The Jaguars were supposed to be a team on the rise. They fumigated Urban Meyer from their organization and edged their way into the playoffs last season. Following a huge comeback victory against the Los Angeles Chargers in the wild-card round, and pushing an injured Patrick Mahomes to the limit the next week, they were supposed to be ready to dominate a weak division.

Losing at home to the Chiefs in Week 2 is not worthy of shame. That game was never out of reach. A touch of disappointment was deserved for the Jaguars’ Trevor Lawrence led offense. It was largely ineffective following a big Week 1 from free-agent addition Calvin Ridley. They lost, 17-9.

Against the 0-2 Texans, Jacksonville’s offense had its moments, but boneheaded mistakes resulted in the Jaguars losing by 20 points to a winless team that was victorious only three times during the 2022 season.

The Jaguars missed a field goal in the first quarter and had another one blocked. The Texans scored touchdowns following both of those special teams errors. Also, Jamal Agnew’s second-quarter fumble resulted in the Texans kicking a field goal, and leading the game 17-0 at halftime.

Coming out of the half, the Jaguars scored a touchdown and made a field goal. However, on the kickoff following the field goal, the Jaguars allowed the Texans to return it for a touchdown. And it wasn’t the return specialist who scored: Fullback Andrew Beck took it 85 yards to the house after initially muffing it. He became the first fullback to return a kickoff for a touchdown since 2005. Ironically, the last person to do so was former Jaguar Derrick Winbush.

The AFC South is wide open for the taking, but it will be snatched from the Jaguars if they don’t begin to play like the team that overcame that massive wild-card game deficit last season.

The Baltimore Ravens were soft in Week 3

Weather was certainly ugly in the northeast on Sunday. Fans from New Jersey to Maryland were wearing ponchos in the stands as they sat through the remnants of Hurricane Ophelia. (Shout out to Trading Places getting a storm named after Jamie Lee Curtis’ character.)

On top of the weather, the Ravens have been bitten by the injury bug that gets them every year. In Week 3 against the Colts, they were attacked again with Gus Edwards and Rashod Bateman going down.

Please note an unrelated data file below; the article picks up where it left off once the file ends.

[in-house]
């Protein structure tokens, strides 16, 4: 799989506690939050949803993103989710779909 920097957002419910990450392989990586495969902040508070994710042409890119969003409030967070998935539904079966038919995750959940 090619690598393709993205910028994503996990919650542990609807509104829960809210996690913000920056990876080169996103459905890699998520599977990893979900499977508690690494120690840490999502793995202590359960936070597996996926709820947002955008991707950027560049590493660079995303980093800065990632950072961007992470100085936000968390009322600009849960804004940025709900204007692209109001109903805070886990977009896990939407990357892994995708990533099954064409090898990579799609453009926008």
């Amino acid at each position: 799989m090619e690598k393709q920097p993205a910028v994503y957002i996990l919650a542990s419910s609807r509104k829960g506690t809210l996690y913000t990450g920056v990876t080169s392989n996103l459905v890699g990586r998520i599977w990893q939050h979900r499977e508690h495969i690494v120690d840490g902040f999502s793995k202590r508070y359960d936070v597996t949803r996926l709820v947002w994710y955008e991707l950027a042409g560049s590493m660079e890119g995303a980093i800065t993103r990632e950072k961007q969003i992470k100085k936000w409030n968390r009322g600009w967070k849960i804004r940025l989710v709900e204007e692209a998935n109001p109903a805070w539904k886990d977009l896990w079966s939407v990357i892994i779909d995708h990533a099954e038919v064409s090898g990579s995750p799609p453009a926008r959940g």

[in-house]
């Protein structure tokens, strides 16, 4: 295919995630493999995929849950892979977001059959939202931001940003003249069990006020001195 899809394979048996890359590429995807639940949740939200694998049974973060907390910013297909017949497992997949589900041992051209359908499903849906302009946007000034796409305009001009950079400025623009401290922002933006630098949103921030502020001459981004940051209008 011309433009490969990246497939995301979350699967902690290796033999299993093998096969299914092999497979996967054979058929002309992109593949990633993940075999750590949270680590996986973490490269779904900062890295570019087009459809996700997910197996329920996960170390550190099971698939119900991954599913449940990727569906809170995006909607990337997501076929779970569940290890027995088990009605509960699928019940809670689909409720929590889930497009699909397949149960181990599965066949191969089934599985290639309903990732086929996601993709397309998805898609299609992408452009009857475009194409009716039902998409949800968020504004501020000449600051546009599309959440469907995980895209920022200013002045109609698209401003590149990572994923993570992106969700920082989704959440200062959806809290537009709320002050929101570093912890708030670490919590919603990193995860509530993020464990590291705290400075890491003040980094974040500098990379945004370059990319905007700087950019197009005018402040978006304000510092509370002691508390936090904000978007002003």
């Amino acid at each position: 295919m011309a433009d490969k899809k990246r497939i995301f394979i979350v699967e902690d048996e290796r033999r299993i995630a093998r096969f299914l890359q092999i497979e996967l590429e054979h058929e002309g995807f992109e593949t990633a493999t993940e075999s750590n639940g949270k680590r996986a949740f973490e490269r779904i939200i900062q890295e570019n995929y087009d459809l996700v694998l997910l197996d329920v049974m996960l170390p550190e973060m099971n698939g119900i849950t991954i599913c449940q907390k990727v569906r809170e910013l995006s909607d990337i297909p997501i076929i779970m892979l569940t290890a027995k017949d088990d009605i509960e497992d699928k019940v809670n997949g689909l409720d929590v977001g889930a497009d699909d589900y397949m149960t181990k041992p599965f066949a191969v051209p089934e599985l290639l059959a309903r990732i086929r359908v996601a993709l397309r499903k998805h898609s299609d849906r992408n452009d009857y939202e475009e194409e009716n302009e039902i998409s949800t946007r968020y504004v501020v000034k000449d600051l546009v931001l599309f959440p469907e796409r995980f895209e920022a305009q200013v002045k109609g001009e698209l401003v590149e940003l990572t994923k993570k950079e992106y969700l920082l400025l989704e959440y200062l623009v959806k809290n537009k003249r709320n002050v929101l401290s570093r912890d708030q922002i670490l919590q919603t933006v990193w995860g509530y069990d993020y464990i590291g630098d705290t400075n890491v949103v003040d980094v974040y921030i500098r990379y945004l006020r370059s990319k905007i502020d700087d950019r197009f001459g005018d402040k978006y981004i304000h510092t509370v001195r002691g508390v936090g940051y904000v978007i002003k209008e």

All of that being said, the Ravens were up, 17-16, early in the fourth quarter. During that quarter, backup Colts quarterback Gardner Minshew pulled a Dan Orlovsky by getting called for a safety in his own end zone. After the Ravens received the free kick, they went three and out. They did not call a single pass play during that drive.

The whole point of moving on from Greg Roman as offensive coordinator was to open up the offense. Jackson was largely accurate on the day, but when it was time to salt the game away, the Ravens placed the passing game to the side. They went back to it at the end of the fourth quarter and the result of that drive was a 61-yard field-goal miss in less than desirable weather from Justin Tucker. In overtime, the Colts won on a field-goal. That followed a dropped pass from Ravens wide receiver Isaiah Likely in Colts’ territory.

Offense is supposed to be a whole new world for the Ravens with Todd Monken at the helm. Zay Flowers is supposed to usher in a new era as their top wide receiver, yet in crucial game situations, he is being used for either fakes or actual handoffs in jet sweeps.

The AFC is open for the taking for the Ravens, but not if they play as tight as they played at home against the Minshew-led Colts. Most of Baltimore’s injured players will come back this season. But if their strategy with late leads is to play not-to-lose instead of play-to-win, with the 2019 MVP behind center, there will be no playoff success for the Ravens come the turn of the year.

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About the Author

Anthony Barnett
Anthony is the author of the Science & Technology section of ANH.